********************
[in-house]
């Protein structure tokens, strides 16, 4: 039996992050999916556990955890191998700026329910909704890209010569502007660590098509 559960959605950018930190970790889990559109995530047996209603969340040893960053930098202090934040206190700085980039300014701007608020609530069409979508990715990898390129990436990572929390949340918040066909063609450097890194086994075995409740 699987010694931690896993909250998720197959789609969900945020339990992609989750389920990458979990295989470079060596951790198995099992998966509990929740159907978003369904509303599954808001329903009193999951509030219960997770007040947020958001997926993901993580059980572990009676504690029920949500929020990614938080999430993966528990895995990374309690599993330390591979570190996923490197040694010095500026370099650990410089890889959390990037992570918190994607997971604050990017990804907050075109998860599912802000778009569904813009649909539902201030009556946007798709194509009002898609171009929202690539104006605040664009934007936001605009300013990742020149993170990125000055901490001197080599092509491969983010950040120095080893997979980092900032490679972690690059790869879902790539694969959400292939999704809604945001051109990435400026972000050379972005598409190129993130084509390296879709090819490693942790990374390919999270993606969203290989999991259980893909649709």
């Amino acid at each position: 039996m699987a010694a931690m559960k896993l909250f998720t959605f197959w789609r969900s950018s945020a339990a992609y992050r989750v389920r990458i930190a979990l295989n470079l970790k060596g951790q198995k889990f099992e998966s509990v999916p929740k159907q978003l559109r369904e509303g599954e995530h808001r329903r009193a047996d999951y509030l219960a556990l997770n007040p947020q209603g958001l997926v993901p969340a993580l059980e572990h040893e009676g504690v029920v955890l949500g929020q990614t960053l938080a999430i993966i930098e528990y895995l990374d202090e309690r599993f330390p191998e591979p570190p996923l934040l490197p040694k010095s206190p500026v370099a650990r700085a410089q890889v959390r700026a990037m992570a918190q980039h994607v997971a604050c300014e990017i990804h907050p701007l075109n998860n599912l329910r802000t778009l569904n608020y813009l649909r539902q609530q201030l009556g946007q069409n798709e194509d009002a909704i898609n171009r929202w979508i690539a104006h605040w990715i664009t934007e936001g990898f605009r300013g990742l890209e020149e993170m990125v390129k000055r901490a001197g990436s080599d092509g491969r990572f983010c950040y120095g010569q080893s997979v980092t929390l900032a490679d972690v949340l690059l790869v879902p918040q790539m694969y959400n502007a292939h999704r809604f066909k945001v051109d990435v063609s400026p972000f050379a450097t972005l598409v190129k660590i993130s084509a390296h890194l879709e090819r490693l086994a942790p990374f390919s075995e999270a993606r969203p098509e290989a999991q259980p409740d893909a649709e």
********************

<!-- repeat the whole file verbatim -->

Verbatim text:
[in-house]
């Protein structure tokens, strides 16, 4: 039996992050999916556990955890191998700026329910909704890209010569502007660590098509 559960959605950018930190970790889990559109995530047996209603969340040893960053930098202090934040206190700085980039300014701007608020609530069409979508990715990898390129990436990572929390949340918040066909063609450097890194086994075995409740 699987010694931690896993909250998720197959789609969900945020339990992609989750389920990458979990295989470079060596951790198995099992998966509990929740159907978003369904509303599954808001329903009193999951509030219960997770007040947020958001997926993901993580059980572990009676504690029920949500929020990614938080999430993966528990895995990374309690599993330390591979570190996923490197040694010095500026370099650990410089890889959390990037992570918190994607997971604050990017990804907050075109998860599912802000778009569904813009649909539902201030009556946007798709194509009002898609171009929202690539104006605040664009934007936001605009300013990742020149993170990125000055901490001197080599092509491969983010950040120095080893997979980092900032490679972690690059790869879902790539694969959400292939999704809604945001051109990435400026972000050379972005598409190129993130084509390296879709090819490693942790990374390919999270993606969203290989999991259980893909649709």
């Amino acid at each position: 039996m699987a010694a931690m559960k896993l909250f998720t959605f197959w789609r969900s950018s945020a339990a992609y992050r989750v389920r990458i930190a979990l295989n470079l970790k060596g951790q198995k889990f099992e998966s509990v999916p929740k159907q978003l559109r369904e509303g599954e995530h808001r329903r009193a047996d999951y509030l219960a556990l997770n007040p947020q209603g958001l997926v993901p969340a993580l059980e572990h040893e009676g504690v029920v955890l949500g929020q990614t960053l938080a999430i993966i930098e528990y895995l990374d202090e309690r599993f330390p191998e591979p570190p996923l934040l490197p040694k010095s206190p500026v370099a650990r700085a410089q890889v959390r700026a990037m992570a918190q980039h994607v997971a604050c300014e990017i990804h907050p701007l075109n998860n599912l329910r802000t778009l569904n608020y813009l649909r539902q609530q201030l009556g946007q069409n798709e194509d009002a909704i898609n171009r929202w979508i690539a104006h605040w990715i664009t934007e936001g990898f605009r300013g990742l890209e020149e993170m990125v390129k000055r901490a001197g990436s080599d092509g491969r990572f983010c950040y120095g010569q080893s997979v980092t929390l900032a490679d972690v949340l690059l790869v879902p918040q790539m694969y959400n502007a292939h999704r809604f066909k945001v051109d990435v063609s400026p972000f050379a450097t972005l598409v190129k660590i993130s084509a390296h890194l879709e090819r490693l086994a942790p990374f390919s075995e999270a993606r969203p098509e290989a999991q259980p409740d893909a649709e």